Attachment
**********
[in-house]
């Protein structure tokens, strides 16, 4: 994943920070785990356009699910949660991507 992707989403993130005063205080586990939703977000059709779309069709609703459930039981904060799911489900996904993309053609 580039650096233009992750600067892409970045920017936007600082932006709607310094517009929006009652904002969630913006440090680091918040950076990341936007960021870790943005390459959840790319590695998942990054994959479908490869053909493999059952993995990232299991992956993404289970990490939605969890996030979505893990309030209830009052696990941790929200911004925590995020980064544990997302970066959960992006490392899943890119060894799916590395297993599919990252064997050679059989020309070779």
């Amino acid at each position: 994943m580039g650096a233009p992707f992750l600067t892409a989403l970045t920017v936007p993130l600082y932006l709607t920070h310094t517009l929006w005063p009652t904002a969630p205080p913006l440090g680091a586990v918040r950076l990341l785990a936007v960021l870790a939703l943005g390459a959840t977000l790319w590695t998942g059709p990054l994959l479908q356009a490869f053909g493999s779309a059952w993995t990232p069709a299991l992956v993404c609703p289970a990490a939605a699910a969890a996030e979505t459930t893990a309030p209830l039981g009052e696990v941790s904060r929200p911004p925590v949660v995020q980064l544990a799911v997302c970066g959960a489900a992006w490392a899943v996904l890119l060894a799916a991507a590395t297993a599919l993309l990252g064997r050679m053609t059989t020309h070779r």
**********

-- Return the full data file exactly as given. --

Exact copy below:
[in-house]
């Protein structure tokens, strides 16, 4: 994943920070785990356009699910949660991507 992707989403993130005063205080586990939703977000059709779309069709609703459930039981904060799911489900996904993309053609 580039650096233009992750600067892409970045920017936007600082932006709607310094517009929006009652904002969630913006440090680091918040950076990341936007960021870790943005390459959840790319590695998942990054994959479908490869053909493999059952993995990232299991992956993404289970990490939605969890996030979505893990309030209830009052696990941790929200911004925590995020980064544990997302970066959960992006490392899943890119060894799916590395297993599919990252064997050679059989020309070779």
């Amino acid at each position: 994943m580039g650096a233009p992707f992750l600067t892409a989403l970045t920017v936007p993130l600082y932006l709607t920070h310094t517009l929006w005063p009652t904002a969630p205080p913006l440090g680091a586990v918040r950076l990341l785990a936007v960021l870790a939703l943005g390459a959840t977000l790319w590695t998942g059709p990054l994959l479908q356009a490869f053909g493999s779309a059952w993995t990232p069709a299991l992956v993404c609703p289970a990490a939605a699910a969890a996030e979505t459930t893990a309030p209830l039981g009052e696990v941790s904060r929200p911004p925590v949660v995020q980064l544990a799911v997302c970066g959960a489900a992006w490392a899943v996904l890119l060894a799916a991507a590395t297993a599919l993309l990252g064997r050679m053609t059989t020309h070779r």